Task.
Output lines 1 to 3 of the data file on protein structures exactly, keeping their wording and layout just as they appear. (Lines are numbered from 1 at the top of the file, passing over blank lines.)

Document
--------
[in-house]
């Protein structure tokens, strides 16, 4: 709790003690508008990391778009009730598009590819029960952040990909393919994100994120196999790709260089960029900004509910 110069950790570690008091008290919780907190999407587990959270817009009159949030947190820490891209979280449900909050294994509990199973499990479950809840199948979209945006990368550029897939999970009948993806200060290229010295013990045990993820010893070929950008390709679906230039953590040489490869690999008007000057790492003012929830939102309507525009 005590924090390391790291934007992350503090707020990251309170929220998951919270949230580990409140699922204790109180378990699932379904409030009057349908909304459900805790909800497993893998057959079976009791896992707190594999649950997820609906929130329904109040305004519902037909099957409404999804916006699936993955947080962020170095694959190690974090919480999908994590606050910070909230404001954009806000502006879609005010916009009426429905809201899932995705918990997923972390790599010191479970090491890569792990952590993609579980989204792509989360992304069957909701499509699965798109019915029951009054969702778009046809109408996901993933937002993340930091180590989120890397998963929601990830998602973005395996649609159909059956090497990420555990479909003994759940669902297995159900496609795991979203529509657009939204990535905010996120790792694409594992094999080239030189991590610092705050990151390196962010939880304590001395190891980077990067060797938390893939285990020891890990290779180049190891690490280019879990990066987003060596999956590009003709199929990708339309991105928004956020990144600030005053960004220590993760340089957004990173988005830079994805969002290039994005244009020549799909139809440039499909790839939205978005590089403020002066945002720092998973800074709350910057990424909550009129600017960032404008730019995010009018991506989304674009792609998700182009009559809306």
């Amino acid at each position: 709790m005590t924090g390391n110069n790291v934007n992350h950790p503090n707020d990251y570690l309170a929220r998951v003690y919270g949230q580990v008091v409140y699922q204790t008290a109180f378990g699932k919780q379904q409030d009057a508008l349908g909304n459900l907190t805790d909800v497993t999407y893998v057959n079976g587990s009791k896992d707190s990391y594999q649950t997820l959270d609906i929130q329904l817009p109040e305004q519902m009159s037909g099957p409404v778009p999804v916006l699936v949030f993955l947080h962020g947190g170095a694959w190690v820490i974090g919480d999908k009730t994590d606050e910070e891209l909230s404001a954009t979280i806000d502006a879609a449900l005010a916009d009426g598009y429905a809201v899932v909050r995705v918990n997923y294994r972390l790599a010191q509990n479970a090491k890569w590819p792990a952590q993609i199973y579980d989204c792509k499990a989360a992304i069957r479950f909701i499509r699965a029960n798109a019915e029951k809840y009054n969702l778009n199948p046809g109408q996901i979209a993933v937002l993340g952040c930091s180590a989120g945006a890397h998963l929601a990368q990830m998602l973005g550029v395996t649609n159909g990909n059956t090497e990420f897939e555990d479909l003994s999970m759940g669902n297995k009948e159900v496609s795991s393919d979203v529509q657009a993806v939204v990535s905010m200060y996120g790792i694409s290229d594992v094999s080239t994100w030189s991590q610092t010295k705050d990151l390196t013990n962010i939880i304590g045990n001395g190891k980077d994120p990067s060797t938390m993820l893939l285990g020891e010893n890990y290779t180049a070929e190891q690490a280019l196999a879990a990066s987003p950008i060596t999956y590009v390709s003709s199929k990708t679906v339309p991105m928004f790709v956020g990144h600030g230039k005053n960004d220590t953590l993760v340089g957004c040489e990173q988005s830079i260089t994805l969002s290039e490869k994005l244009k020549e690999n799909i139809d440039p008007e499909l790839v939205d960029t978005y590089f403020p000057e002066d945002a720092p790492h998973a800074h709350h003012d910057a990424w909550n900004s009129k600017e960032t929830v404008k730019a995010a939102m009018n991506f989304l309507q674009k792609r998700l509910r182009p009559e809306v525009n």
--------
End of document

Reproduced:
[in-house]
């Protein structure tokens, strides 16, 4: 709790003690508008990391778009009730598009590819029960952040990909393919994100994120196999790709260089960029900004509910 110069950790570690008091008290919780907190999407587990959270817009009159949030947190820490891209979280449900909050294994509990199973499990479950809840199948979209945006990368550029897939999970009948993806200060290229010295013990045990993820010893070929950008390709679906230039953590040489490869690999008007000057790492003012929830939102309507525009 005590924090390391790291934007992350503090707020990251309170929220998951919270949230580990409140699922204790109180378990699932379904409030009057349908909304459900805790909800497993893998057959079976009791896992707190594999649950997820609906929130329904109040305004519902037909099957409404999804916006699936993955947080962020170095694959190690974090919480999908994590606050910070909230404001954009806000502006879609005010916009009426429905809201899932995705918990997923972390790599010191479970090491890569792990952590993609579980989204792509989360992304069957909701499509699965798109019915029951009054969702778009046809109408996901993933937002993340930091180590989120890397998963929601990830998602973005395996649609159909059956090497990420555990479909003994759940669902297995159900496609795991979203529509657009939204990535905010996120790792694409594992094999080239030189991590610092705050990151390196962010939880304590001395190891980077990067060797938390893939285990020891890990290779180049190891690490280019879990990066987003060596999956590009003709199929990708339309991105928004956020990144600030005053960004220590993760340089957004990173988005830079994805969002290039994005244009020549799909139809440039499909790839939205978005590089403020002066945002720092998973800074709350910057990424909550009129600017960032404008730019995010009018991506989304674009792609998700182009009559809306």
């Amino acid at each position: 709790m005590t924090g390391n110069n790291v934007n992350h950790p503090n707020d990251y570690l309170a929220r998951v003690y919270g949230q580990v008091v409140y699922q204790t008290a109180f378990g699932k919780q379904q409030d009057a508008l349908g909304n459900l907190t805790d909800v497993t999407y893998v057959n079976g587990s009791k896992d707190s990391y594999q649950t997820l959270d609906i929130q329904l817009p109040e305004q519902m009159s037909g099957p409404v778009p999804v916006l699936v949030f993955l947080h962020g947190g170095a694959w190690v820490i974090g919480d999908k009730t994590d606050e910070e891209l909230s404001a954009t979280i806000d502006a879609a449900l005010a916009d009426g598009y429905a809201v899932v909050r995705v918990n997923y294994r972390l790599a010191q509990n479970a090491k890569w590819p792990a952590q993609i199973y579980d989204c792509k499990a989360a992304i069957r479950f909701i499509r699965a029960n798109a019915e029951k809840y009054n969702l778009n199948p046809g109408q996901i979209a993933v937002l993340g952040c930091s180590a989120g945006a890397h998963l929601a990368q990830m998602l973005g550029v395996t649609n159909g990909n059956t090497e990420f897939e555990d479909l003994s999970m759940g669902n297995k009948e159900v496609s795991s393919d979203v529509q657009a993806v939204v990535s905010m200060y996120g790792i694409s290229d594992v094999s080239t994100w030189s991590q610092t010295k705050d990151l390196t013990n962010i939880i304590g045990n001395g190891k980077d994120p990067s060797t938390m993820l893939l285990g020891e010893n890990y290779t180049a070929e190891q690490a280019l196999a879990a990066s987003p950008i060596t999956y590009v390709s003709s199929k990708t679906v339309p991105m928004f790709v956020g990144h600030g230039k005053n960004d220590t953590l993760v340089g957004c040489e990173q988005s830079i260089t994805l969002s290039e490869k994005l244009k020549e690999n799909i139809d440039p008007e499909l790839v939205d960029t978005y590089f403020p000057e002066d945002a720092p790492h998973a800074h709350h003012d910057a990424w909550n900004s009129k600017e960032t929830v404008k730019a995010a939102m009018n991506f989304l309507q674009k792609r998700l509910r182009p009559e809306v525009n």